The irony is delicious. In the fall of 2008, the leaders of the J Street lobby boldly asserted their group’s coming preeminence as the leading voice in Washington about Israel over the more established AIPAC.
The reason for that confidence was J Street’s close ties to the incoming Obama administration. Pointing to the huge majority of Jewish votes won by the Democrat in the 2008 election, J Street not only claimed its views were more representative of American Jewry but that it would serve as a necessary pro-Obama counterweight to what they falsely claimed was an AIPAC that favored Republicans.
But fast forward to September 2013 and the reality of the alignment of these two groups is vastly different from what J Street propagandists were saying a few years ago. Not only is J Street a shadow of the liberal behemoth that some expected would lead the discussion about the Middle East, disconnected from public opinion in Israel and bereft of influence on Capitol Hill or in the White House. It is also at odds with the man they once served as his main Jewish cheerleaders.
While AIPAC has reacted to the president’s puzzling decision to pass off responsibility to Congress for a strike on Syria by mobilizing its resources to back him up on the issue, J Street is standing on the sidelines of a vote that will have huge implications for the future of U.S. influence in the Middle East. In doing so, J Street is not only burning what’s left of its bridges to an administration it’s been out of step with for the past two years, it’s also showing that its leftist roots as the Jewish rump of the MoveOn.org movement trumps its loyalty to the president or to the cause of human rights.
That J Street should be aligning itself with the isolationists on both the left and the right against the administration shouldn’t be any surprise. Despite their boasts about representing the mainstream of Jewish opinion in this country, it has always been a creature of the isolationist left.
Though opposition to Syria intervention is widely unpopular, J Street might have been expected to rally to Obama’s side in what is probably the most crucial moment of his second term. If Congress fails to grant him authority to attack Syria his credibility is shot at home and abroad and we might as well hang a sign around his neck saying “lame duck.”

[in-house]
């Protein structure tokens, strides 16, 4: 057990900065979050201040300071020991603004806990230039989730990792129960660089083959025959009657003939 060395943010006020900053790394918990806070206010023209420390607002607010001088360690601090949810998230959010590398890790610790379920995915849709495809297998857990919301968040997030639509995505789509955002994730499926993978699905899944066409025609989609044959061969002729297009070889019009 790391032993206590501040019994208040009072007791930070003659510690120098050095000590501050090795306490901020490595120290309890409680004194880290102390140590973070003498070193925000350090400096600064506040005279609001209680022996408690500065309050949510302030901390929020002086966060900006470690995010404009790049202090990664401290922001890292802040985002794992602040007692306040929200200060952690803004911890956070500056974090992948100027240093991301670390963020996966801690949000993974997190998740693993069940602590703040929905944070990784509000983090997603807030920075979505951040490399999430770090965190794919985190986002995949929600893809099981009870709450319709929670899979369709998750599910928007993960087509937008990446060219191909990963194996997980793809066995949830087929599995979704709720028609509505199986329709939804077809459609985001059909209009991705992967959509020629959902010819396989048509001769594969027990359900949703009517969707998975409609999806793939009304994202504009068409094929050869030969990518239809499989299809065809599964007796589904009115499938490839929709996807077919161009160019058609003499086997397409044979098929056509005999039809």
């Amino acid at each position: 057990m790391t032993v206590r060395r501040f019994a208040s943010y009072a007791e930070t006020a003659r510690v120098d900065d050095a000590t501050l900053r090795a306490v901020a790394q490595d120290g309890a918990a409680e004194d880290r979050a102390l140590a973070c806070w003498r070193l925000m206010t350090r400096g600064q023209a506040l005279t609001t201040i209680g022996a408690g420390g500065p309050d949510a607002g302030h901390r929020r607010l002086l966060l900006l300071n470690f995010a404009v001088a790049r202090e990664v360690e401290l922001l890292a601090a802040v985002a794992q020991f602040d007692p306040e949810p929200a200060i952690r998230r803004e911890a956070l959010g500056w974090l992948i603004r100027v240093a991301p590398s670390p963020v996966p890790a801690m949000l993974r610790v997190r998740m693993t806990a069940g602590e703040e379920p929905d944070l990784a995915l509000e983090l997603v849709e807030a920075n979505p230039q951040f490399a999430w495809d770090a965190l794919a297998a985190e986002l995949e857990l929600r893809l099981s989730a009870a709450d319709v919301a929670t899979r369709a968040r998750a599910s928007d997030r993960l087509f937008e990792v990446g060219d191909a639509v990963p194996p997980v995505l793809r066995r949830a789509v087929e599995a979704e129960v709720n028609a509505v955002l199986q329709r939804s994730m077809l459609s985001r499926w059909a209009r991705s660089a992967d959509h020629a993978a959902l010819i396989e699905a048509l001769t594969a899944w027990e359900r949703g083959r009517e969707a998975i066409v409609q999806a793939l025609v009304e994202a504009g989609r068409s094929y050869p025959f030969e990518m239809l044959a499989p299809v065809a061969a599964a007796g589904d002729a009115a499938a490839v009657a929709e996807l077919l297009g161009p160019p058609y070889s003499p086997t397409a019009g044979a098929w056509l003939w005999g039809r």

But the MoveOn.org crowd from which J Street sprung does not share the president’s apparent ambivalence about the use of U.S. power even when used against a Syrian dictator who has used chemical weapons against his own people. They are always against it. While J Street belatedly condemned Syria’s use of chemical weapons, its outrage over the crime wasn’t enough for the group to back up the president.
I deplore J Street’s belief that the U.S should use its status as Israel’s only ally to pressure it to make concessions to a Palestinian Authority that has repeatedly demonstrated its unwillingness to recognize the legitimacy of a Jewish state no matter where its borders are drawn. But do J Streets’ leaders think America’s capacity to use its influence in the Middle East will be enhanced by the evisceration by Congress of Obama’s ability to lead on foreign affairs?
It is that reason that the pro-Israel community in this country, which largely disagrees with J Street’s calls for pressure on Israel, has weighed in on the president’s behalf. AIPAC was loath to involve itself in the squabble in Syria because it rightly felt Israel favored neither side in the Syrian civil war. But an America that is no longer capable of stepping up to punish those who use weapons of mass destruction in this manner is an America that has been effectively rendered irrelevant in the Middle East.
No matter what you think about the fighting in Syria or about the peace negotiations between Israel and the Palestinians, that should be a big problem for those who purport to speak for pro-Israel opinion in this country.
Nevertheless, it should be conceded that J Street’s opposition to Obama on Syria won’t decrease its influence in Washington. That’s because it has none. That the White House must now look to AIPAC for help on Syria again demonstrates not only the mainstream lobby’s importance but also how foolish J Street’s attacks on it have been.
When push comes to shove, it appears J Street’s core beliefs about the illegitimacy of American power will always trump its claim to want to bolster Israel or even Obama. If few have noticed that it has abandoned the president, it’s largely because the group’s hard-core ideological approach to issues always rendered it a marginal force even in Democratic councils, let alone the public square it once thought to dominate.